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Tropospheric ozone (O3) is one of the pollutants that have a significant impact on human health. It can increase the rate of asthma crises, cause permanent lung infections and death. Predicting its concentration levels is therefore important for planning atmospheric protection strategies. The aim of this study is to predict the daily mean O3 concentration one day ahead in the Grand Casablanca area of Morocco using primary pollutants and meteorological variables. Since the available explanatory variables are multicollinear, multiple linear regressions are likely to lead to unstable models. To counteract the multicollinearity problem, we compared several alternative regression methods: 1 ) Continuum Regression ; 2 ) Ridge & Lasso Regressions ; 3 ) Principal component regression (PCR) ; 4 ) Partial least Square regression & sparse PLS and ; 5 ) Biased Power Regression. The aim is to set up a good prediction model of the daily ozone in the Grand Casablanca area. These models are fitted on a training data set (from the years 2013 and 2014), tested on a data set (from 2015) and validated on yet another data set data (from 2015). The Lasso model showed a better performance for the prediction of ozone concentrations compared to multiple linear regression and its other alternative methods.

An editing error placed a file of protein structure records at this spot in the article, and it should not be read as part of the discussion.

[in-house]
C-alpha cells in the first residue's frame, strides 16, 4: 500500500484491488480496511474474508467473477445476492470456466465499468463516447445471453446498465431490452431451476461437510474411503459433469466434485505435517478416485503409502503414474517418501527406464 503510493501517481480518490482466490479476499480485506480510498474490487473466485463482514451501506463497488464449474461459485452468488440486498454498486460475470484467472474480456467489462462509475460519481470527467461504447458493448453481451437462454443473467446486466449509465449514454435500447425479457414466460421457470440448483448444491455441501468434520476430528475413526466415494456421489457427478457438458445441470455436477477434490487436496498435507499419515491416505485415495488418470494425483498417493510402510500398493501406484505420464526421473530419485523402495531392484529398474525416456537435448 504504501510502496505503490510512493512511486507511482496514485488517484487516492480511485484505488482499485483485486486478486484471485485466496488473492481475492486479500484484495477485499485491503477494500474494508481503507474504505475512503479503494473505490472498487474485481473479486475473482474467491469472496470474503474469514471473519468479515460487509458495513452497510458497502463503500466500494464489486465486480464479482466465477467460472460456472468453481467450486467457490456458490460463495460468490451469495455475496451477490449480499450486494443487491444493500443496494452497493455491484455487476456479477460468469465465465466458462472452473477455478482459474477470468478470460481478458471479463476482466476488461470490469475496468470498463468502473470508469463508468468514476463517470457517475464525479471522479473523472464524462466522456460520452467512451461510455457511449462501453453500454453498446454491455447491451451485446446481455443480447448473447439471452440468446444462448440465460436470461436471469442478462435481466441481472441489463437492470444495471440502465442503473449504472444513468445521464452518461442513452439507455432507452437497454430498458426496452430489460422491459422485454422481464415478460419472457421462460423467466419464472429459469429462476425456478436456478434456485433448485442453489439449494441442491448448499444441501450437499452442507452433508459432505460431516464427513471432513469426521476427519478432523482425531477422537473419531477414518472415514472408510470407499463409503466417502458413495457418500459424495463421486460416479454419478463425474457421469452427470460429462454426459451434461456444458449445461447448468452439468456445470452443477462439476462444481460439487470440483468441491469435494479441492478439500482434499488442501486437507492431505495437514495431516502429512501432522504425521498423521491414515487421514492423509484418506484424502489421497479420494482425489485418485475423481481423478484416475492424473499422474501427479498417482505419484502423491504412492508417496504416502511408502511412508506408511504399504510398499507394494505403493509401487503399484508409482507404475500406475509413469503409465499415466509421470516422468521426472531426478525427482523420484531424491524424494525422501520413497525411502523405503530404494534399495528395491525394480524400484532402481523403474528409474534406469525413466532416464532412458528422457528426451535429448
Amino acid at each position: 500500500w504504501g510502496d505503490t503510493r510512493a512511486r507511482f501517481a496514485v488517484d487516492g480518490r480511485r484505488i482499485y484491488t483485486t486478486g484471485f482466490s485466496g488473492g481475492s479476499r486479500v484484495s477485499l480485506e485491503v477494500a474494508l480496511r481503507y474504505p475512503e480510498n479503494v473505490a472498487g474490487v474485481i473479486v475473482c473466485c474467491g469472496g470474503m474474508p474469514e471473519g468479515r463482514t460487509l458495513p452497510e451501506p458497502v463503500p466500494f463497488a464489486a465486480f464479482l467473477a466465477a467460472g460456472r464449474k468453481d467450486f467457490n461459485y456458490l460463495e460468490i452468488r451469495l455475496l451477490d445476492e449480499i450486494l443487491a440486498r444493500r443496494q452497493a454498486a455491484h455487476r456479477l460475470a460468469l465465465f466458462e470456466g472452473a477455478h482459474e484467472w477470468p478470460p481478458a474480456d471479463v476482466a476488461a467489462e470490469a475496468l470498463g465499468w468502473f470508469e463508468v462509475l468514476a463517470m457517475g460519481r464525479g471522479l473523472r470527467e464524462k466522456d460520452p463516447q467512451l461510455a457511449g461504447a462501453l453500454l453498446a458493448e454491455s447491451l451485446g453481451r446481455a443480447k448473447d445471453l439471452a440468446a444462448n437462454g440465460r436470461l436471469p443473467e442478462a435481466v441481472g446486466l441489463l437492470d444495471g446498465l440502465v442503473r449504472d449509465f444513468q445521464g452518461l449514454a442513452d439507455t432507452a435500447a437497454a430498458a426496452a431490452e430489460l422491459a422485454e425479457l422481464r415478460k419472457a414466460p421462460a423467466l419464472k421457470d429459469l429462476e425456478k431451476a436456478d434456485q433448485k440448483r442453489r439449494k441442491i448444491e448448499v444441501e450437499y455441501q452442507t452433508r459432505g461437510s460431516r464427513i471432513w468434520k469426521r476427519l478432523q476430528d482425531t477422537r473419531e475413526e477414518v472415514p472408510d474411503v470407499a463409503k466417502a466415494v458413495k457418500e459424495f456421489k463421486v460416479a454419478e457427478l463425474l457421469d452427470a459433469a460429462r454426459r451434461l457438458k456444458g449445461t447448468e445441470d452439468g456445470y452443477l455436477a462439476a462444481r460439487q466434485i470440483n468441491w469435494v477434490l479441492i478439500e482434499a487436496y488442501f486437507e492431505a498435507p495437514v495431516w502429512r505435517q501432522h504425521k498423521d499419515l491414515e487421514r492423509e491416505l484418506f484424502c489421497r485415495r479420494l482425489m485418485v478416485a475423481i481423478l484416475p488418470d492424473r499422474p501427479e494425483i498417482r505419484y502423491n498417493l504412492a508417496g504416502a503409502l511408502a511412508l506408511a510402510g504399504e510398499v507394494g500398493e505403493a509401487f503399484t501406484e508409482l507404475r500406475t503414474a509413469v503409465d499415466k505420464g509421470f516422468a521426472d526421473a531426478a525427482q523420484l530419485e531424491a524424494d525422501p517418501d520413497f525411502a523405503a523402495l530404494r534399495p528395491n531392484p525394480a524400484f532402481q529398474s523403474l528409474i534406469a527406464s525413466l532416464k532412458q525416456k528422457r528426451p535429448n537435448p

Tropospheric ozone (O3) is a dangerous air pollutant that threatens the human health [

As all the large cities in the world, Casablanca has a serious photochemical tropospheric ozone (O3) air pollution problem. The urban emission pattern of O3-forming pollutants is caused by meteorological factors: exposure to sunshine, temperature and wind speed and also by a series of atmospheric reactions involving precursor pollutants caused by car and industry emissions.

Various statistical methods are available to predict daily O3 [